By Alison Gareau
Solving big problems demand that we challenge conventional modes of thinking and doing, and imagine new possibilities. Carleton University has grown to become one of the most resourceful and productive hubs of learning and growth in Canada, forging real partnerships to create research and education that tackles tough, complex challenges and improves lives.
Learn more about Carleton’s innovative, inclusive and sustainable impact.
Smart Home Solutions
As Canada’s population ages, the race is on to develop solutions to help older adults age in place safely and with dignity. In partnership with the Bruyère Research Institute and AGE-WELL Network of Centres of Excellence, Carleton researchers are developing supportive smart home systems to address this growing problem.
“We’re bringing together emerging technology, aging adults, industry partners and clinical expertise,” says Bruce Wallace, executive director of the Sensors and Analytics for Monitoring Mobility and Memory (SAM3) AGE-WELL National Innovation Hub. “It’s time to get this technology out of the laboratory and into the community.”
Helping Child and Youth Mental Health Through Education
Roughly 1.2 million children and youth in Canada experience mental health challenges, from anxiety and depression to eating disorders and attention-deficit/hyperactivity disorder (ADHD). Although school is one of the places where children learn how to make sense of the world, the education system can be a difficult environment to navigate, especially for those who are already facing obstacles — a concern amplified by the COVID-19 pandemic.
Carleton University psychology researcher Maria Rogers brings together two important areas of study for children and youth — mental health and education — to improve our understanding of how they interact. Education is one of the primary social determinants of health, and her ultimate goal is to help nurture success at school and beyond.
“By deepening our knowledge about child and youth mental health and its associated educational impacts, we can fundamentally divert negative trajectories and reduce the suffering of some of our most vulnerable citizens,” says Rogers.
Our planet’s population is expected to reach nearly 11 billion by the end of this century, which will create a major global challenge: How will we feed so many people?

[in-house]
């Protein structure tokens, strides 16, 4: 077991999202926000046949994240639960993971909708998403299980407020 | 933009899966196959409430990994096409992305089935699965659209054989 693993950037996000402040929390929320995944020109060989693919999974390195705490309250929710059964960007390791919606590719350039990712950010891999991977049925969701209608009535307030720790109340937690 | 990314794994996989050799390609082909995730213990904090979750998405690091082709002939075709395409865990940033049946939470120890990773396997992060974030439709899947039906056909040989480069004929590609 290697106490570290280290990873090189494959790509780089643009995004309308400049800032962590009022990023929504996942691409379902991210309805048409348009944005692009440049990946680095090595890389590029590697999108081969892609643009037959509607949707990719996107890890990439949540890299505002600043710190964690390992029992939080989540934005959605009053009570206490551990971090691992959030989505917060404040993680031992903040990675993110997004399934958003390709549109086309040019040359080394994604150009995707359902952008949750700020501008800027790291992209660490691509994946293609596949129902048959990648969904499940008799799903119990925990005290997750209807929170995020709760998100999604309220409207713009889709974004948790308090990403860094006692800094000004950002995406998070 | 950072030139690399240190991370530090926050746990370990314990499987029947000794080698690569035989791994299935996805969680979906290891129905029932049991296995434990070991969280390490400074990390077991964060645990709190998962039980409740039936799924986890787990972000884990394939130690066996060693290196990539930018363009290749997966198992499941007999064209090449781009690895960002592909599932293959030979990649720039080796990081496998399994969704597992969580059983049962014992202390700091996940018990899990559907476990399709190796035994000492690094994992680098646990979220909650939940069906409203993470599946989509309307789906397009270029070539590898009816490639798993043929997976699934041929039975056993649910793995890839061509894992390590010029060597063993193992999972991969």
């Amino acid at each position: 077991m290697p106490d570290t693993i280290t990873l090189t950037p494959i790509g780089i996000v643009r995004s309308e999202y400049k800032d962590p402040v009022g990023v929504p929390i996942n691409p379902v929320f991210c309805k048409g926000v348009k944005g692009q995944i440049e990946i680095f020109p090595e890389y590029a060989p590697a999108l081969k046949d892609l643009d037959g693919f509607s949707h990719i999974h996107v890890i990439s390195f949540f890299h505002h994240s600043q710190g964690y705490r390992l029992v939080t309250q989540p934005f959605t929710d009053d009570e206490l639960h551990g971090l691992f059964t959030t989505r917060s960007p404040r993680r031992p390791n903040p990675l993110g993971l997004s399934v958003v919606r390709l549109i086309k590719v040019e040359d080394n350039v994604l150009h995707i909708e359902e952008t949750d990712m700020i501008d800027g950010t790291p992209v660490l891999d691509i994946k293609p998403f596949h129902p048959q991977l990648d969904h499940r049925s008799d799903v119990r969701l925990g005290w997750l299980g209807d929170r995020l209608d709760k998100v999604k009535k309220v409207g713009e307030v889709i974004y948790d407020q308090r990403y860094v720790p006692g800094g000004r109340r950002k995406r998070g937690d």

Carleton University PhD student Matt Muzzatti believes a small creature — the cricket — could play a big role in the solution to our global food crisis.
Muzzatti, a budding biologist, is exploring the mass rearing of crickets as an alternative food source.
“The edible insect industry likes to describe them as a sustainable superfood,” he says.
Through his research, Muzzatti is attempting to optimize the diet of farmed crickets, to minimize the inputs and maximize the yield. In his lab at Carleton University, he raises hundreds of the insects. By paying attention to what and how much a cricket eats, and by weighing it frequently, he hopes to create a “Canada’s Food Guide” for crickets.
Diversity in the Media
Journalism is a cornerstone of our democracy. Its purpose, according to the American Press Institute, is to provide people “with the information they need to make the best possible decisions about their lives, their communities, their societies and their governments.”
When news outlets and digital media platforms don’t reflect the communities they serve, however, journalism can lead to polarized views and social discord—one of the fundamental challenges of the 21st century.
At Carleton University, home to the oldest journalism school in Canada, faculty are striving to reverse decades of systemic racism and make newsrooms more inclusive and diverse by teaching the next generation of journalists to share stories that capture the country’s broad spectrum of perspectives.
A pair of new professors and the groundbreaking courses they teach are a big part of this transformation.
Empowering Female Tech Founders
When an entrepreneur wants to launch a company, they typically seek start-up funding through their personal networks or, if they have a track record in business, from conventional sources such as bank loans, government grants and venture capitalists.
But if they’re new to entrepreneurship and aren’t close to people with the means to invest in their vision, it can be difficult to get off the ground.
The challenges faced by first-time founders — especially women — were the inspiration for a group of 10 current and former female employees of the e-commerce giant Shopify, who in March 2021 established Backbone Angels, a collective of investors dedicated to supporting businesses and ideas that are often overlooked.
Konval Matin, a Carleton University commerce graduate, and her partners at Backbone Angels decide as individuals whether to invest and what amount. And beyond monetary support, they offer a wide spectrum of mentorship and guidance, tapping into their experiences at Shopify and other jobs to assist the companies they fund in areas such as customer service, law, culture, human resources, product development, design, data management, government relations, marketing and finance.
Challenge What’s Possible
Read more stories about innovation, sustainability, technology and how Carleton — through its researchers, students, alumni and partners — is having a positive impact on the world.
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